Testing typescript classes with Jest and Jest Mocks

Typescript is a powerful way to build applications. It offers type checking to catch errors before they make it to the browser. On top of just utilizing typescript to catch bugs, it's still important to make sure Typescript code is tested.

Facebook released a testing framework called Jest a while ago as that contains many built in features. You can kind of compare Jest to Mocha in saying that Jest is to Mocha as Angular is to React. Jest is an entire test framework with built in mocking, code coverage, watching, assertions, etc.

With a bit of config, you can easily begin testing Typescript with Jest, including setting up Mocks for testing classes.

Let's say we want to create an EmailService...

export class EmailService implements ICommunicator<IEmail> {  
  sender: ICommunicator<IEmail>;

  constructor(sender: ICommunicator<IEmail>) {
    this.sender = sender;
  }

  send(item: IEmail) {
    this.sender.send(item);
  }
}

Here we're implementing an interface called ICommunicator<Email>...

export interface ICommunicator<T> {  
  send: (item: T) => void,
}

This will allow us to implement any kind of communication interface, in the case we'll one for sending emails with IEmail...

export interface IEmail {  
  to: string,
  from: string,
  subject: string,
  contents: string,
}

export class Email implements IEmail {  
  to: string;
  from: string;
  subject: string;
  contents: string;

  constructor(to: string, from: string, subject: string, contents: string) {
    this.to = to;
    this.from = from;
    this.subject = subject;
    this.contents = contents;
  }
}

So, in a unit test we want to test and make sure that when we create an EmailService that it will call the ICommunicator's send method...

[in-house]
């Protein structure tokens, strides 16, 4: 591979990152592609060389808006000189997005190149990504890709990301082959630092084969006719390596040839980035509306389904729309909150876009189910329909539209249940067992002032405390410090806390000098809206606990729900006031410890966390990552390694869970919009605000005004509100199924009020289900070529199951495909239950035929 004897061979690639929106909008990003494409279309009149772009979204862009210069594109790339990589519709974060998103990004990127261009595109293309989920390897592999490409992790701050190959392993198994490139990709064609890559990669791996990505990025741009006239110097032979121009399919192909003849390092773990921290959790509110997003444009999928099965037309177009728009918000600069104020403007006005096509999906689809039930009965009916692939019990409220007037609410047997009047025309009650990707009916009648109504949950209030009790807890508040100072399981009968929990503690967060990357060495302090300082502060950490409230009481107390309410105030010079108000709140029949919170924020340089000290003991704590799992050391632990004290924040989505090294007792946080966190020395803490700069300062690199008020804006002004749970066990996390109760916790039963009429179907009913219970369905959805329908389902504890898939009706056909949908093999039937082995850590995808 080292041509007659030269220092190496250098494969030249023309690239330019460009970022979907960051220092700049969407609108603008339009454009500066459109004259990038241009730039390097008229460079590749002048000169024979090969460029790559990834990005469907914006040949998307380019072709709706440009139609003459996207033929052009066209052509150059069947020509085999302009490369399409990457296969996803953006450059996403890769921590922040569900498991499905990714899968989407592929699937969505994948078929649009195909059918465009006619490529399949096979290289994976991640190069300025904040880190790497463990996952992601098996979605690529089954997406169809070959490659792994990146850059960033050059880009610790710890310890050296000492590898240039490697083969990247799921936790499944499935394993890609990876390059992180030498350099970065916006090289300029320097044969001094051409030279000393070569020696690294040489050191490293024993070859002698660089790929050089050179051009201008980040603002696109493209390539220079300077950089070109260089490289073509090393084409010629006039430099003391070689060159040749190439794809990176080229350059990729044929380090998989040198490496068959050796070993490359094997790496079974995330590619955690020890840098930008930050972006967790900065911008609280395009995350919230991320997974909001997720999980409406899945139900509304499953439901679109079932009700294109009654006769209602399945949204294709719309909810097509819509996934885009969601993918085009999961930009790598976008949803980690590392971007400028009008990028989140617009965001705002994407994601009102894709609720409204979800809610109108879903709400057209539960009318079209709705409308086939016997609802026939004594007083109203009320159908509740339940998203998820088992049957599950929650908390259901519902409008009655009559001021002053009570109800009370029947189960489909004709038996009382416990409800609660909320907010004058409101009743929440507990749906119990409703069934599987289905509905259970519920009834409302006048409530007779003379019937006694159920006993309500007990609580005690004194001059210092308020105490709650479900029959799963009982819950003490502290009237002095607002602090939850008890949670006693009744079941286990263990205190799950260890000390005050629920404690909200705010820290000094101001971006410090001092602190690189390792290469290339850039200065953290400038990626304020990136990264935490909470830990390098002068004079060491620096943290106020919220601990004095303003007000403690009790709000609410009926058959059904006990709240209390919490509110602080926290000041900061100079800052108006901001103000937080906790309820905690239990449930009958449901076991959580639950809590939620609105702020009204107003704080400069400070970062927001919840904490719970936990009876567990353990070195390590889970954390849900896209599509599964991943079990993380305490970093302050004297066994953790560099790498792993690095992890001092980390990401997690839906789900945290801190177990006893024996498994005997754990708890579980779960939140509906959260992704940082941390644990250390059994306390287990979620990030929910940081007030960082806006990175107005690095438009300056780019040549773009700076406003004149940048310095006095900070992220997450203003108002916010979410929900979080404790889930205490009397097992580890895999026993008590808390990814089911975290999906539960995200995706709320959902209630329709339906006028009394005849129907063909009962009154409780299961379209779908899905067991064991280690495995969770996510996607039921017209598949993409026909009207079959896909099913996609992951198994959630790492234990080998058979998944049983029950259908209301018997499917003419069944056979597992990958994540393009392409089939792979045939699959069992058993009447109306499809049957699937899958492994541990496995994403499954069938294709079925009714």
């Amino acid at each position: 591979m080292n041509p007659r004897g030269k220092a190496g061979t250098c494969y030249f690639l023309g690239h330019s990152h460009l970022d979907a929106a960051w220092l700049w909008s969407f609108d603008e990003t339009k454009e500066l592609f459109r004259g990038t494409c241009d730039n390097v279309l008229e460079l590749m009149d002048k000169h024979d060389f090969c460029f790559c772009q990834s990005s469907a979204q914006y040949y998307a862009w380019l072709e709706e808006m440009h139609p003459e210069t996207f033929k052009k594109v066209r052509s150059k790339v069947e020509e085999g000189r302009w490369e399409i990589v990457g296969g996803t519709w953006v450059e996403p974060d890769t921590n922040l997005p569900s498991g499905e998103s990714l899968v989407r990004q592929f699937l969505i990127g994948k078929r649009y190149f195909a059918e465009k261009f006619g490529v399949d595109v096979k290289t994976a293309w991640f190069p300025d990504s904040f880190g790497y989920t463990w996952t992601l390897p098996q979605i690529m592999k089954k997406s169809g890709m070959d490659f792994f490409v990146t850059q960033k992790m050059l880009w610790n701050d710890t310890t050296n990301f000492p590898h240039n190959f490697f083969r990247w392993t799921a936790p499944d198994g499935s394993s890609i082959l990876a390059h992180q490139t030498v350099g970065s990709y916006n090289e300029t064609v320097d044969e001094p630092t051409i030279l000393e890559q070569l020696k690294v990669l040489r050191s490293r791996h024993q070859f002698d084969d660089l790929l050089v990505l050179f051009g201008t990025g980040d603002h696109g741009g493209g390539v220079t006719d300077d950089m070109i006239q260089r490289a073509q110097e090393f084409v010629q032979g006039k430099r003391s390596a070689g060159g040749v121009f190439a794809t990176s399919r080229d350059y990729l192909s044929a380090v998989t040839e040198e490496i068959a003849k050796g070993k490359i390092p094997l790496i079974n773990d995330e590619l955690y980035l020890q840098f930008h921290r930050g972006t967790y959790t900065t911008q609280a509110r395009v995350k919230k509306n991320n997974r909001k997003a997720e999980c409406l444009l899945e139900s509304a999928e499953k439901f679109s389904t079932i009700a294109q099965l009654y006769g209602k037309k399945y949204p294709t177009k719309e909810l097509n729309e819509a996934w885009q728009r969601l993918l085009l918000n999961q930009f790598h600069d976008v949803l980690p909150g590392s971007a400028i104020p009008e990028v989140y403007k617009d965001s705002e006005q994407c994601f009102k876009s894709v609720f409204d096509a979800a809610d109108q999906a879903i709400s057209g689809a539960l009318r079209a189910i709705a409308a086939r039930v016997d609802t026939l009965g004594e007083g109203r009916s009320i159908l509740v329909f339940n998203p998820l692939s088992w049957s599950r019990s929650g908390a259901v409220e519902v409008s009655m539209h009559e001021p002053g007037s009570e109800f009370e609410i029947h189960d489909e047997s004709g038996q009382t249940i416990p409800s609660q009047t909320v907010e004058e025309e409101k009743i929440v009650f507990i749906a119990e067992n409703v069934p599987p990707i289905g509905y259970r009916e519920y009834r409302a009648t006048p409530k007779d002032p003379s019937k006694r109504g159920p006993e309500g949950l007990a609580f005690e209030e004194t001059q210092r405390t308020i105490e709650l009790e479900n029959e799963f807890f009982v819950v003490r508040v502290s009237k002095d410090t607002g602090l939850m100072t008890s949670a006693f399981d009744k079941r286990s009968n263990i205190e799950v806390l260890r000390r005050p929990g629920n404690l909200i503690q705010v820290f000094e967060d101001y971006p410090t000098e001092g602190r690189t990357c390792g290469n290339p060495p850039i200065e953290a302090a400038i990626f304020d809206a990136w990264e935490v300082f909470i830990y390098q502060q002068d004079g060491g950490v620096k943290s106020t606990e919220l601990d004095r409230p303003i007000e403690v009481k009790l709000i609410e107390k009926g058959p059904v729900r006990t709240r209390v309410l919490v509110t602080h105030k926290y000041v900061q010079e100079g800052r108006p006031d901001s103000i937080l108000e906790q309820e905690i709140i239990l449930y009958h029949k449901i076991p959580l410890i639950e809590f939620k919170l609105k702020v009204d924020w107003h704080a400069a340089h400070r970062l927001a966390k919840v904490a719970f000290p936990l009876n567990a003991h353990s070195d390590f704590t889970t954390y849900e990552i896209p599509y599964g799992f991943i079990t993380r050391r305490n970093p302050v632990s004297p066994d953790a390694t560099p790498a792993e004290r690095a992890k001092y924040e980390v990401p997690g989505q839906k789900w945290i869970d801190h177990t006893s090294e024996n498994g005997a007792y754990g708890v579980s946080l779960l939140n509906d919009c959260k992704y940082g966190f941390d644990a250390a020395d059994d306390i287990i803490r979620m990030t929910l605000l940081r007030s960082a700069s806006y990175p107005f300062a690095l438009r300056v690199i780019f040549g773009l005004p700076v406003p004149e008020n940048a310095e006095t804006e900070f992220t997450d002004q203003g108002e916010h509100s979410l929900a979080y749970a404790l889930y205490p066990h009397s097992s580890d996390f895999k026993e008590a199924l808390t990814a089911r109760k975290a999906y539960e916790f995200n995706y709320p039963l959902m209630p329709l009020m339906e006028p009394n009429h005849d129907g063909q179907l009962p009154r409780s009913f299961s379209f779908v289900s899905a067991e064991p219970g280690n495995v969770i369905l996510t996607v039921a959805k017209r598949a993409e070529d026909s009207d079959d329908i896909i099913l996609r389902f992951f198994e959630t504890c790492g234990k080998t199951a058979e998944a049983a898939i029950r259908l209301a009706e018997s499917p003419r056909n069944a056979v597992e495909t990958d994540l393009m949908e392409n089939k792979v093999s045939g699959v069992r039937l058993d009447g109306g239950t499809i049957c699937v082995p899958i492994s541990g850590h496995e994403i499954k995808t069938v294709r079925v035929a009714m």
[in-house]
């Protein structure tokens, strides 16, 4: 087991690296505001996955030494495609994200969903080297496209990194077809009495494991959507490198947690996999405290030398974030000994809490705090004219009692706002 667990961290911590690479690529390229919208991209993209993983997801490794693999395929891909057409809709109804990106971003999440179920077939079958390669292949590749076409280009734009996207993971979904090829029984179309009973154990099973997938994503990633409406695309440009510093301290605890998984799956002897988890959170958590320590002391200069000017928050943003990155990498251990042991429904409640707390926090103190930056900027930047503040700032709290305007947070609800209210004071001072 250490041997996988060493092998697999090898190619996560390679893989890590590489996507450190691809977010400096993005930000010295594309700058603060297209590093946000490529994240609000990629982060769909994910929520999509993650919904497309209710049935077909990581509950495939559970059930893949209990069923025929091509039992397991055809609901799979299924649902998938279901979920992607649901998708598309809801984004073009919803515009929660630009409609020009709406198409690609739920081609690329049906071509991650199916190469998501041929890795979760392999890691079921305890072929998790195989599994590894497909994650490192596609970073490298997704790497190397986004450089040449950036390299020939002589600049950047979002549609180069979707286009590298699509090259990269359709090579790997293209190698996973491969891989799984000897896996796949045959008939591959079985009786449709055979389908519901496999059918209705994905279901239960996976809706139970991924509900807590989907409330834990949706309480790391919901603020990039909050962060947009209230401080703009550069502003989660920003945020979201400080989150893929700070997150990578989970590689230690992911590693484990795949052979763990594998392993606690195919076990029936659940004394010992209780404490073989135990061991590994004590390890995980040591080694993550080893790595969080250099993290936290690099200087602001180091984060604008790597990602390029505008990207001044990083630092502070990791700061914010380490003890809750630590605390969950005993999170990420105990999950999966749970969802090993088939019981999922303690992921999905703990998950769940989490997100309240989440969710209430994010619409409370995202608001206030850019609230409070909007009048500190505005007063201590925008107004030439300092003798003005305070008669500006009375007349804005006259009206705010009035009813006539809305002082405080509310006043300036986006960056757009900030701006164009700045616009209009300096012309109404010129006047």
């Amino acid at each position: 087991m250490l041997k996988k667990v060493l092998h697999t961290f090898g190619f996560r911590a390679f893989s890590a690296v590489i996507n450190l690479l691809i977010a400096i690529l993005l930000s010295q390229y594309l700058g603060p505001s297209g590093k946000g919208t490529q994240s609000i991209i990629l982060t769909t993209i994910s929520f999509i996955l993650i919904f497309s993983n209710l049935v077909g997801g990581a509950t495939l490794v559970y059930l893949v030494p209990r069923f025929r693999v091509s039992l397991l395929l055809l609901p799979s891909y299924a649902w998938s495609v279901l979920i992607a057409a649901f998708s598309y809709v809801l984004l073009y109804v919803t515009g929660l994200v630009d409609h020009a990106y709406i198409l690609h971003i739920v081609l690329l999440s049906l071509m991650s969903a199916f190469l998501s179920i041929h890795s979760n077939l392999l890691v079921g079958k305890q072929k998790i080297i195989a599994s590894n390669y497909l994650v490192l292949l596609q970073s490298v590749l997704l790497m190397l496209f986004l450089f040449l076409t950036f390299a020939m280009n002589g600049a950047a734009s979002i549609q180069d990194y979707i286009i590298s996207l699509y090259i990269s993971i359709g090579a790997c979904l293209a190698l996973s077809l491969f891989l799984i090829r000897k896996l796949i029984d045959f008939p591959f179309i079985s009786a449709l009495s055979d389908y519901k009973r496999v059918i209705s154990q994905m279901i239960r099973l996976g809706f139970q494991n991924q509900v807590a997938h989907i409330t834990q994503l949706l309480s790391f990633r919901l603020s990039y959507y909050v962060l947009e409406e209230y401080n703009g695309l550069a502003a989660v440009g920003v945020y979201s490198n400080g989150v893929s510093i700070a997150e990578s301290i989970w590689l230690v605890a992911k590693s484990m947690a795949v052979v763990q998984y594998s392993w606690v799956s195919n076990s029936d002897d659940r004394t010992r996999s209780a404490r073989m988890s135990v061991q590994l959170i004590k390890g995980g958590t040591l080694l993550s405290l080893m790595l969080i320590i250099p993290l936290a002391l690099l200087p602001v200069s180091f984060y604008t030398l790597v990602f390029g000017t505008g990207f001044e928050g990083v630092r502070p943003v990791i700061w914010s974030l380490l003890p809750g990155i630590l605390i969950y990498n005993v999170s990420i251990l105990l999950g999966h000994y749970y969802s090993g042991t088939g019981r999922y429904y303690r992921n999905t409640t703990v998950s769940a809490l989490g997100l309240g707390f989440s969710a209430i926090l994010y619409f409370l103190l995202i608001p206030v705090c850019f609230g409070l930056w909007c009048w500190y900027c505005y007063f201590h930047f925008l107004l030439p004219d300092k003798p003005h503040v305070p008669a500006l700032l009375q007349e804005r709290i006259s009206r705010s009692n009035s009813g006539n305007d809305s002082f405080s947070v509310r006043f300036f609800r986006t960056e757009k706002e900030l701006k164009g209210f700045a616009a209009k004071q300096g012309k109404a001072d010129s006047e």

First of all, let's get Jest setup.

yarn add -D jest @types/jest  

Then you need to add a few things to the package.json...

"jest": {
  "moduleFileExtensions": [
    "ts",
    "tsx",
    "js"
  ],
  "transform": {
    "^.+\\.(ts|tsx)$": "<rootDir>/preprocessor.js"
  },
  "testMatch": [
    "**/__tests__/*.(ts|tsx)"
  ]
}

Finally, create a preprocesser.js file...

const tsc = require('typescript');  
const tsConfig = require('./tsconfig.json');

module.exports = {  
  process(src, path) {
    if (path.endsWith('.ts') || path.endsWith('.tsx')) {
      return tsc.transpile(
        src,
        tsConfig.compilerOptions,
        path,
        []
      );
    }
    return src;
  },
};

Now we'll be able to start writing some tests!

import { EmailService, ICommunicator, IEmail, Email } from "../";

describe("EmailService", () => {  
  it("should send emails", () => {
    const Mock = jest.fn<ICommunicator<IEmail>>(() => ({
      send: jest.fn(),
    }));
    const mock = new Mock();
    const instance = new EmailService(mock);
    instance.send(new Email("to@foo.com", "from@foo.com", "oh hai", "Some foo email..."));

    expect(mock.send).toHaveBeenCalled();
  });
});

First of all, we'll create a Mock implementation of an Email communicator with...

const Mock = jest.fn<ICommunicator<IEmail>>(() => ({  
  send: jest.fn(),
}));

Then create a couple of instances and call the send method...

const mock = new Mock();  
const emailService = new EmailService(mock);  
const email = new Email("to@foo.com", "from@foo.com", "oh hai", "Some foo email...");  
emailService.send(email);  

Lastly, we'll make sure that by calling emailService.send calls the mock implementation of the ICommunicator<Email>...

expect(mock.send).toHaveBeenCalled();  

Hopefully that will help anyone looking to get started with Jest and Typescript!

Jonathan Creamer

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